Chapter 16
A Community of Tennessee Writers, Readers & Passersby

Joe Nolan

Hip-Hop Homeboys

Ben Westhoff’s new book finds hip-hop born again in the South

May 9, 2011 In the introduction to his new book, Dirty South, Ben Westhoff outlines the New York origins of rap, its transformation into a unique West Coast style, and the deadly rivalries that created real body counts between the warring factions. But the real focus of Dirty South is the rise of a third front that finds artists and groups from below the Mason-Dixon Line dominating the charts and soaking up the spotlights. It’s a style that emphasizes danceable bass and favors grunts and chants over metaphor-heavy lyrics. More than just a music book, Dirty South is an exploration of the racism, poverty, joie de vivre, and pride that are all a part of the art and lives of some of the biggest rap artists in the South and the world. Along the way, Westhoff plays equal parts flatfoot reporter and gonzo journalist, immersing himself—and his readers—in a culture that is as vibrant and provocative as the music it’s become known for. Westhoff will discuss Dirty South at DK Booksellers in Memphis on May 9 at 6 p.m.

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Stalwart Sentinels

Photographer Nell Dickerson combines her own images with a story by Shelby Foote to argue for the preservation of historic buildings

May 3, 2011 In her new book, Gone: A Photographic Plea for Preservation, architect and photographer Nell Dickerson teams up with the late Shelby Foote, her cousin by marriage, to offer two intertwining tales of a disappearing South. The first is a Foote novella that recounts the loss of historic structures to the torches of Union soldiers during the Civil War nearly 150 years ago. The second is the story told through Dickerson’s images, which document the neglect, poverty, and apathy that have caused the disappearance of so many historic buildings since the war. Nell Dickerson will discuss Gone: A Photographic Plea for Presentation at DK Booksellers in Memphis on May 7 at 1 p.m.

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A Dog's Best Friend

Robert J. Blake’s new picture book teaches kids how friendship really works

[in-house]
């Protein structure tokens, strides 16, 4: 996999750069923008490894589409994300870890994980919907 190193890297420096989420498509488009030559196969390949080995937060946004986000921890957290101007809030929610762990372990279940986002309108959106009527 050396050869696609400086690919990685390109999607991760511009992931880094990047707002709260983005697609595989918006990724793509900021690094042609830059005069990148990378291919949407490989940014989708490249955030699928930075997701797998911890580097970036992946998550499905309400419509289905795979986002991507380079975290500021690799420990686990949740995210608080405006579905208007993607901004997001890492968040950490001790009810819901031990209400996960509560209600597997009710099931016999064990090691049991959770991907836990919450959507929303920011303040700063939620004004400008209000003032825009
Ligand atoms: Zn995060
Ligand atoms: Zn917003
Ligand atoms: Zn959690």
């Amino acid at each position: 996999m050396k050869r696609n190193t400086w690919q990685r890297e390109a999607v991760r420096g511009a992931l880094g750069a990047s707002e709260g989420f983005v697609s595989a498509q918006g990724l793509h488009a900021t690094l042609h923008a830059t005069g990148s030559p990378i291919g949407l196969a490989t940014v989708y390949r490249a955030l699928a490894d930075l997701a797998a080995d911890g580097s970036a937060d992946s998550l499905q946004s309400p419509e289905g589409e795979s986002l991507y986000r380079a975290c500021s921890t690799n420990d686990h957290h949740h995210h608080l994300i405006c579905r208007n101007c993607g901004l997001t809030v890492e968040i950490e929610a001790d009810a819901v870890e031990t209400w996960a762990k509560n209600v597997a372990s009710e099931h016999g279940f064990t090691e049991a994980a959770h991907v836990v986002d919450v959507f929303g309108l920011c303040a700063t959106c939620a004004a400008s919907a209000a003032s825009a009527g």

March 22, 2011 Robert J. Blake’s latest picture book features the tale of two best friends who’ll do anything to stay together. The protagonists of Painter and Ugly are a pair of dogs whose love for one another is nearly matched by their love of competing in Alaskan dog-sled races. Blake, who is also the book’s illustrator, immerses readers in the story of a Junior Iditarod race, a grueling test in which a group of competing teenagers push their dog-sled teams on a nearly eighty-mile trek into the Alaskan wilderness, only to complete the return run the very next day, after a night of camping in the cold with their dog teams. He recently answered questions from Chapter 16 via email.

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Time Savers

Jim McCann and Janet Lee save the day—and the night—with their big-buzz graphic novel

December 9, 2010 Hear that buzzing sound? No, it’s not Rudolph’s nose on the fritz. It’s what’s happening as an author and artist with Nashville connections give Santa a run for his sleigh with Return of the Dapper Men, one of the season’s hit holiday gifts. Jim McCann and Janet Lee will sign copies of their new graphic novel at Art & Invention Gallery in Nashville on December 9 at 5:30 p.m.

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Kell Black’s new book is a make-your-own collection of New York icons, all entirely constructed of paper

November 30, 2010 A fold-and-glue tour of iconic Gotham architecture and scenes, Kell Black’s new book, Paper New York, is a tiny treasure trove, an architecture primer, and a sentimental postcard from The City, all wrapped up in one, slim, tasteful volume. Including simple instructions, twenty die-cut, pop-out models, and a smattering of smart, engaging information about the buildings that the book depicts—and its readers recreate—Paper New York is much more than just a crafty activity pack.

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Building Stories

Robin Hood and James A. Crutchfield take readers on an architectural tour of Tennessee history

November 1, 2010 It’s no mistake that the word history holds the word “story” within it. A new kind of history recorded by a pair of accomplished Middle Tennesseans— Pulitzer Prize-winning photographer Robin Hood and James A. Crutchfield, author of fifty books—isn’t a dreary textbook full of forgettable facts, and it doesn’t feature the ponderous tones of an overbearing expert guiding you through predictable, well-worn paths of the Volunteer State’s bygone days. The pair recently spoke with Chapter 16 about their new book, Historic Nashville, which benefits the Tennessee Preservation Trust.

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